Beyond Tomorrow Finance

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Property Investment…New or Old?

Posted by Tamara McDowell on March 27, 2010

 

Property investment is not just about whether you decide to buy a unit or a house, you also have the option of new or old.

There are advantages for both styles of properties, and it really comes down to your short and long term objectives. Where you intend to purchase the property will also influence what type of properties are available in a particular geographic location.

Purchasing a property off-the-plan – which allows you to lock in today’s prices for a property that may be finished in a year or two in the future – can be an effective investment strategy as you will not have to make any mortgage repayments until the property is ready for habitation. The only cost will be the deposit.

The key potential pitfall with an off-the-plan purchase is that there is no guarantee that the property you buy today will have grown or even maintained its value. The downside of this is that your lender may not be willing to fund the entire purchase price, which will leave you with a shortfall.

There are also pros and cons associated with the purchase of an existing property.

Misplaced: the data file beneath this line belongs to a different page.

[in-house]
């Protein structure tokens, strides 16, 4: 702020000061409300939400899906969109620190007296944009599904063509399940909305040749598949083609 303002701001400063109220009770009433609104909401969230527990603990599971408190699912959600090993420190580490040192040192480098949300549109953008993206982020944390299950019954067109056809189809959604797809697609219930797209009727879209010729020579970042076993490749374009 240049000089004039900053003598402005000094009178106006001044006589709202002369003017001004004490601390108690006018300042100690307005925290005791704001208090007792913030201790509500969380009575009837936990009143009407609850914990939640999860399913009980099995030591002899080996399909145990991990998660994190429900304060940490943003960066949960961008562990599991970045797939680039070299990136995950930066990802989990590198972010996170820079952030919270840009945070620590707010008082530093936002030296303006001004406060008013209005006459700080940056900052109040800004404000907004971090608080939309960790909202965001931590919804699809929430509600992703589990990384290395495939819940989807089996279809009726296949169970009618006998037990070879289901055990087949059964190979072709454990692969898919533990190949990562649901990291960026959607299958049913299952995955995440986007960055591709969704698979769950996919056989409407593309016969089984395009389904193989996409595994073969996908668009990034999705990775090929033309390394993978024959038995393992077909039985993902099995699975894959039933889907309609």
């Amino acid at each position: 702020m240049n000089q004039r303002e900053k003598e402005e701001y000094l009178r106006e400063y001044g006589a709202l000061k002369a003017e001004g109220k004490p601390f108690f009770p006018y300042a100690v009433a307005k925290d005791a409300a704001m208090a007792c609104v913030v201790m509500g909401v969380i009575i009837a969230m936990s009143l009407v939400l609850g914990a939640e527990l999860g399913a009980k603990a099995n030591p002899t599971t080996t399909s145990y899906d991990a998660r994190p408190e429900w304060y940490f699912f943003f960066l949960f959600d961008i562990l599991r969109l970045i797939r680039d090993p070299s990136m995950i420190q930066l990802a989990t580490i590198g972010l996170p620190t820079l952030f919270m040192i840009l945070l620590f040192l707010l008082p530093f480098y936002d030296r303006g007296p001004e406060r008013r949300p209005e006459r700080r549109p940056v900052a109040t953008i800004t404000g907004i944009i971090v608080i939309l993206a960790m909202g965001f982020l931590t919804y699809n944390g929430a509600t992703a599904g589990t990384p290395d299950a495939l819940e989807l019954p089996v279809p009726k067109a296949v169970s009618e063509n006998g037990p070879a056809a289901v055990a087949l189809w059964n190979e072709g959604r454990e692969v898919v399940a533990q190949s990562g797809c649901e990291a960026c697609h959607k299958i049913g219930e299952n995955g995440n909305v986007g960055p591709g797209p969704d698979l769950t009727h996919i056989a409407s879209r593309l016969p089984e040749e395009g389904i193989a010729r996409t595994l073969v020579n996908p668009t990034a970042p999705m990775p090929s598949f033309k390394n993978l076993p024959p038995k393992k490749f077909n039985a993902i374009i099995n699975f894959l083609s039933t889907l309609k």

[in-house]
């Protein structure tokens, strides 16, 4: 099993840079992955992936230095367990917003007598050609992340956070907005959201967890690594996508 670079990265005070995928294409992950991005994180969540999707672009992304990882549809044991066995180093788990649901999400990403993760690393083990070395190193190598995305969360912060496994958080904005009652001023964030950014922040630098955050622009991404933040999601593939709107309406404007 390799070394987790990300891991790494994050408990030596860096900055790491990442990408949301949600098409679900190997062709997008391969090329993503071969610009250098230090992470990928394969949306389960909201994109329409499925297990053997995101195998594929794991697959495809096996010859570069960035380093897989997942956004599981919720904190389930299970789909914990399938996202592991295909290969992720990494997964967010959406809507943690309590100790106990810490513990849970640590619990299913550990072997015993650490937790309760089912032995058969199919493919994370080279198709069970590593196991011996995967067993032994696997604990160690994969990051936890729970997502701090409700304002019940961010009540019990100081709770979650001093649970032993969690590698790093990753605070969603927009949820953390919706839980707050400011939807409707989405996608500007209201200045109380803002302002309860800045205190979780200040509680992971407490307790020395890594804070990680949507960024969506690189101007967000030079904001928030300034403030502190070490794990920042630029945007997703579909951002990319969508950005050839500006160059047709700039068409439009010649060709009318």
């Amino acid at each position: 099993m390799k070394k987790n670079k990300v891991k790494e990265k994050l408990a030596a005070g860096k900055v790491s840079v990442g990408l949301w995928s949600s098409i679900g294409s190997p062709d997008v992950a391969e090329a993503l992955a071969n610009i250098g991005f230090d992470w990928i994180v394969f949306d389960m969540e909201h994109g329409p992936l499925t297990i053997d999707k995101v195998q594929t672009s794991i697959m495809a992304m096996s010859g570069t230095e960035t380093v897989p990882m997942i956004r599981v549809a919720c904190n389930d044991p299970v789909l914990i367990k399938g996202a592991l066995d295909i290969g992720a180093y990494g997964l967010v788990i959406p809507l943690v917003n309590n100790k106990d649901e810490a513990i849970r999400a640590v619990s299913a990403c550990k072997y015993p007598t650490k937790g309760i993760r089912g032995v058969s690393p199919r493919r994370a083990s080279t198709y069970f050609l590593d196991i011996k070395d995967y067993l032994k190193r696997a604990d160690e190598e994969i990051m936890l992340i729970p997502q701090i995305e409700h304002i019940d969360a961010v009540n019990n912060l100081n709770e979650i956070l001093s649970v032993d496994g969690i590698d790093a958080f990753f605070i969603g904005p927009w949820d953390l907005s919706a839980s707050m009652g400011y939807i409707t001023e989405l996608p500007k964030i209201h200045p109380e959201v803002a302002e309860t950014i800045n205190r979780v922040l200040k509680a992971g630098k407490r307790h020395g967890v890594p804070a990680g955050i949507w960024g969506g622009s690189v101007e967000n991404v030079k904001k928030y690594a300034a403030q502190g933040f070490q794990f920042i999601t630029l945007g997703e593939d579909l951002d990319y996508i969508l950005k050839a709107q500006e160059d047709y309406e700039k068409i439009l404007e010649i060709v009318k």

One of the key benefits is that during a slower market you might have greater scope to negotiate on price. In addition, you may be able to add value through renovation – which will modernise the property and possibly help you achieve higher rental return.

On the flip side, existing properties may require more maintenance or have serious structural defaults – which can be expensive to fix. It might also be more difficult to attract tenants to older properties.

Feel free to drop me an email or give me a call to chat through your options as well as investment property financing strategies.

Tax considerations

A dwelling – unlike the land on which it is situated – is a depreciating asset, under Australia tax law. While land values generally increase over time, dwelling values (including their fixtures and fittings) decrease.

What this means for you is that you can claim as a tax deduction the depreciation of your investment dwelling and its inclusions. New homes tend to depreciate faster than old ones in the first ten years so this might be a consideration when you’re making an investment.

But your first move should be to speak to a professional adviser, such as your accountant, who can walk you through your options.

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